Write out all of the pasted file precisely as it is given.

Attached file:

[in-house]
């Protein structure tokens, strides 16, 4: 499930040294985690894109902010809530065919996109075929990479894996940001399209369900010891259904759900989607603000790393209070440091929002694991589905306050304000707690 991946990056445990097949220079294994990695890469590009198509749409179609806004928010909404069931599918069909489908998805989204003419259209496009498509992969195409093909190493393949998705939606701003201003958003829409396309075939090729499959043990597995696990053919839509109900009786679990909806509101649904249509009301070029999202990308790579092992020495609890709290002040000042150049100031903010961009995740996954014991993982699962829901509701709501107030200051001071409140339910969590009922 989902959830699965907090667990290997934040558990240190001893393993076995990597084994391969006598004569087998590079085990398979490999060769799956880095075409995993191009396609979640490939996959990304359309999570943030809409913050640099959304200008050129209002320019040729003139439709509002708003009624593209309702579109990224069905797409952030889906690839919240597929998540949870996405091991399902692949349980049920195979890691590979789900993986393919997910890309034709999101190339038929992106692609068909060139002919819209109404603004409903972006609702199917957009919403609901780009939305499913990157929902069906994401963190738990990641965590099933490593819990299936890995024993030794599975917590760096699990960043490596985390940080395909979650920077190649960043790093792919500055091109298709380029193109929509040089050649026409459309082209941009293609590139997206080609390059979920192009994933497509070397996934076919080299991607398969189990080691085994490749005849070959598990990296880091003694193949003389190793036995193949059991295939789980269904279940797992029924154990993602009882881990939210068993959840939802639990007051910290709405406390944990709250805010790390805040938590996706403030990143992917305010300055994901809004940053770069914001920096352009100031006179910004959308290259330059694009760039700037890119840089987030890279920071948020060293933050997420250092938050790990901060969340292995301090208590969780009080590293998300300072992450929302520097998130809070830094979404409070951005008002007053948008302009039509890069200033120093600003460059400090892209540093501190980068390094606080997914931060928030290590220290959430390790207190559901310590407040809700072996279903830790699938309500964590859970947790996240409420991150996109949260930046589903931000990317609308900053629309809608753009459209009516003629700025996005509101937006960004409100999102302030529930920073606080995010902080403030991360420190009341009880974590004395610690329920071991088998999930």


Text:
[in-house]
């Protein structure tokens, strides 16, 4: 499930040294985690894109902010809530065919996109075929990479894996940001399209369900010891259904759900989607603000790393209070440091929002694991589905306050304000707690 991946990056445990097949220079294994990695890469590009198509749409179609806004928010909404069931599918069909489908998805989204003419259209496009498509992969195409093909190493393949998705939606701003201003958003829409396309075939090729499959043990597995696990053919839509109900009786679990909806509101649904249509009301070029999202990308790579092992020495609890709290002040000042150049100031903010961009995740996954014991993982699962829901509701709501107030200051001071409140339910969590009922 989902959830699965907090667990290997934040558990240190001893393993076995990597084994391969006598004569087998590079085990398979490999060769799956880095075409995993191009396609979640490939996959990304359309999570943030809409913050640099959304200008050129209002320019040729003139439709509002708003009624593209309702579109990224069905797409952030889906690839919240597929998540949870996405091991399902692949349980049920195979890691590979789900993986393919997910890309034709999101190339038929992106692609068909060139002919819209109404603004409903972006609702199917957009919403609901780009939305499913990157929902069906994401963190738990990641965590099933490593819990299936890995024993030794599975917590760096699990960043490596985390940080395909979650920077190649960043790093792919500055091109298709380029193109929509040089050649026409459309082209941009293609590139997206080609390059979920192009994933497509070397996934076919080299991607398969189990080691085994490749005849070959598990990296880091003694193949003389190793036995193949059991295939789980269904279940797992029924154990993602009882881990939210068993959840939802639990007051910290709405406390944990709250805010790390805040938590996706403030990143992917305010300055994901809004940053770069914001920096352009100031006179910004959308290259330059694009760039700037890119840089987030890279920071948020060293933050997420250092938050790990901060969340292995301090208590969780009080590293998300300072992450929302520097998130809070830094979404409070951005008002007053948008302009039509890069200033120093600003460059400090892209540093501190980068390094606080997914931060928030290590220290959430390790207190559901310590407040809700072996279903830790699938309500964590859970947790996240409420991150996109949260930046589903931000990317609308900053629309809608753009459209009516003629700025996005509101937006960004409100999102302030529930920073606080995010902080403030991360420190009341009880974590004395610690329920071991088998999930």